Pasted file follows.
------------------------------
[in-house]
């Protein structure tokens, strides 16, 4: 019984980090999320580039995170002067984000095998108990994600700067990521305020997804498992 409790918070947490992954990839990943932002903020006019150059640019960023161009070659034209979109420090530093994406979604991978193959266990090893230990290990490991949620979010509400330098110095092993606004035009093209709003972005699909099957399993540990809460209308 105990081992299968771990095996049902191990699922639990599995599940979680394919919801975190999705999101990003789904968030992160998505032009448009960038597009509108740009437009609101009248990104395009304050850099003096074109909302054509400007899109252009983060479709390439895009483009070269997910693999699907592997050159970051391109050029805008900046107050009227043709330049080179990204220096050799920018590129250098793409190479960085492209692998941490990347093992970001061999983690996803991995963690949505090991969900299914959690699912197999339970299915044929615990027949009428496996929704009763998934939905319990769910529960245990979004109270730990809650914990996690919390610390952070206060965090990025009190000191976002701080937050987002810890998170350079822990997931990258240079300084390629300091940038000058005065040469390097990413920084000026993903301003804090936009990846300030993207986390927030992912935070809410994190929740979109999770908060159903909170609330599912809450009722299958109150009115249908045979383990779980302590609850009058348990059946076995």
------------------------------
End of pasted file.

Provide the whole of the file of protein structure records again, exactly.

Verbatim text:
[in-house]
């Protein structure tokens, strides 16, 4: 019984980090999320580039995170002067984000095998108990994600700067990521305020997804498992 409790918070947490992954990839990943932002903020006019150059640019960023161009070659034209979109420090530093994406979604991978193959266990090893230990290990490991949620979010509400330098110095092993606004035009093209709003972005699909099957399993540990809460209308 105990081992299968771990095996049902191990699922639990599995599940979680394919919801975190999705999101990003789904968030992160998505032009448009960038597009509108740009437009609101009248990104395009304050850099003096074109909302054509400007899109252009983060479709390439895009483009070269997910693999699907592997050159970051391109050029805008900046107050009227043709330049080179990204220096050799920018590129250098793409190479960085492209692998941490990347093992970001061999983690996803991995963690949505090991969900299914959690699912197999339970299915044929615990027949009428496996929704009763998934939905319990769910529960245990979004109270730990809650914990996690919390610390952070206060965090990025009190000191976002701080937050987002810890998170350079822990997931990258240079300084390629300091940038000058005065040469390097990413920084000026993903301003804090936009990846300030993207986390927030992912935070809410994190929740979109999770908060159903909170609330599912809450009722299958109150009115249908045979383990779980302590609850009058348990059946076995």